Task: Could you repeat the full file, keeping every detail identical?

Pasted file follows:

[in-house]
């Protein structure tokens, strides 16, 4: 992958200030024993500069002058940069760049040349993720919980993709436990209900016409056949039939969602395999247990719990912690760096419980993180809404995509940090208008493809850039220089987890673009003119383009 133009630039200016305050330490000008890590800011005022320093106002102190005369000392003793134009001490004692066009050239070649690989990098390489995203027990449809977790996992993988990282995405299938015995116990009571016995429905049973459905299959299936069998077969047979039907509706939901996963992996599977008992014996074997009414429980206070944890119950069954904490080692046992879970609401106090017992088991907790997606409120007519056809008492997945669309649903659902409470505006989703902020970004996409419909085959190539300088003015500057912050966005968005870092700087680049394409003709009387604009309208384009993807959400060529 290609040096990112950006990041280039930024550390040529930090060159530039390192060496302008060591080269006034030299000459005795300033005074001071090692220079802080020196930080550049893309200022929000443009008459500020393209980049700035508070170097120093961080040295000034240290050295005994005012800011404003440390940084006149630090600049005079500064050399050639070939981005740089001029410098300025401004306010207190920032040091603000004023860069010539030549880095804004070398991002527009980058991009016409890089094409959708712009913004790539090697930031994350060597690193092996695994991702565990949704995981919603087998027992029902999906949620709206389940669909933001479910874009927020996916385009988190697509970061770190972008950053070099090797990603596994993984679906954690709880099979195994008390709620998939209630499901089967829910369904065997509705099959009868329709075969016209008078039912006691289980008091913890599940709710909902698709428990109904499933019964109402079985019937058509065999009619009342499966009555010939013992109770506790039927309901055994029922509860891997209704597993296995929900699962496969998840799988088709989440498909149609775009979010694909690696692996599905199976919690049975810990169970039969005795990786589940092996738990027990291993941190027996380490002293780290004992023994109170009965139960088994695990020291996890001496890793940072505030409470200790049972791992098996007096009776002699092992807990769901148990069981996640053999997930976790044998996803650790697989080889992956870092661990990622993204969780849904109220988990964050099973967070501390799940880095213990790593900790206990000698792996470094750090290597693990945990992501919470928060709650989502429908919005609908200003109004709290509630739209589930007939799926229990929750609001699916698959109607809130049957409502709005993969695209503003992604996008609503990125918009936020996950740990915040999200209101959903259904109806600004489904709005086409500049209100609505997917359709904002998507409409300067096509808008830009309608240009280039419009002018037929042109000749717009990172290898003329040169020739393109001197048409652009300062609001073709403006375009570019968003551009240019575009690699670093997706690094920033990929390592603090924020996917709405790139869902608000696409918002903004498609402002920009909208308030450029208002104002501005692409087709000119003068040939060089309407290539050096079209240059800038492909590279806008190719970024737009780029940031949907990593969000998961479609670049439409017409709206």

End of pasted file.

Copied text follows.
[in-house]
């Protein structure tokens, strides 16, 4: 992958200030024993500069002058940069760049040349993720919980993709436990209900016409056949039939969602395999247990719990912690760096419980993180809404995509940090208008493809850039220089987890673009003119383009 133009630039200016305050330490000008890590800011005022320093106002102190005369000392003793134009001490004692066009050239070649690989990098390489995203027990449809977790996992993988990282995405299938015995116990009571016995429905049973459905299959299936069998077969047979039907509706939901996963992996599977008992014996074997009414429980206070944890119950069954904490080692046992879970609401106090017992088991907790997606409120007519056809008492997945669309649903659902409470505006989703902020970004996409419909085959190539300088003015500057912050966005968005870092700087680049394409003709009387604009309208384009993807959400060529 290609040096990112950006990041280039930024550390040529930090060159530039390192060496302008060591080269006034030299000459005795300033005074001071090692220079802080020196930080550049893309200022929000443009008459500020393209980049700035508070170097120093961080040295000034240290050295005994005012800011404003440390940084006149630090600049005079500064050399050639070939981005740089001029410098300025401004306010207190920032040091603000004023860069010539030549880095804004070398991002527009980058991009016409890089094409959708712009913004790539090697930031994350060597690193092996695994991702565990949704995981919603087998027992029902999906949620709206389940669909933001479910874009927020996916385009988190697509970061770190972008950053070099090797990603596994993984679906954690709880099979195994008390709620998939209630499901089967829910369904065997509705099959009868329709075969016209008078039912006691289980008091913890599940709710909902698709428990109904499933019964109402079985019937058509065999009619009342499966009555010939013992109770506790039927309901055994029922509860891997209704597993296995929900699962496969998840799988088709989440498909149609775009979010694909690696692996599905199976919690049975810990169970039969005795990786589940092996738990027990291993941190027996380490002293780290004992023994109170009965139960088994695990020291996890001496890793940072505030409470200790049972791992098996007096009776002699092992807990769901148990069981996640053999997930976790044998996803650790697989080889992956870092661990990622993204969780849904109220988990964050099973967070501390799940880095213990790593900790206990000698792996470094750090290597693990945990992501919470928060709650989502429908919005609908200003109004709290509630739209589930007939799926229990929750609001699916698959109607809130049957409502709005993969695209503003992604996008609503990125918009936020996950740990915040999200209101959903259904109806600004489904709005086409500049209100609505997917359709904002998507409409300067096509808008830009309608240009280039419009002018037929042109000749717009990172290898003329040169020739393109001197048409652009300062609001073709403006375009570019968003551009240019575009690699670093997706690094920033990929390592603090924020996917709405790139869902608000696409918002903004498609402002920009909208308030450029208002104002501005692409087709000119003068040939060089309407290539050096079209240059800038492909590279806008190719970024737009780029940031949907990593969000998961479609670049439409017409709206």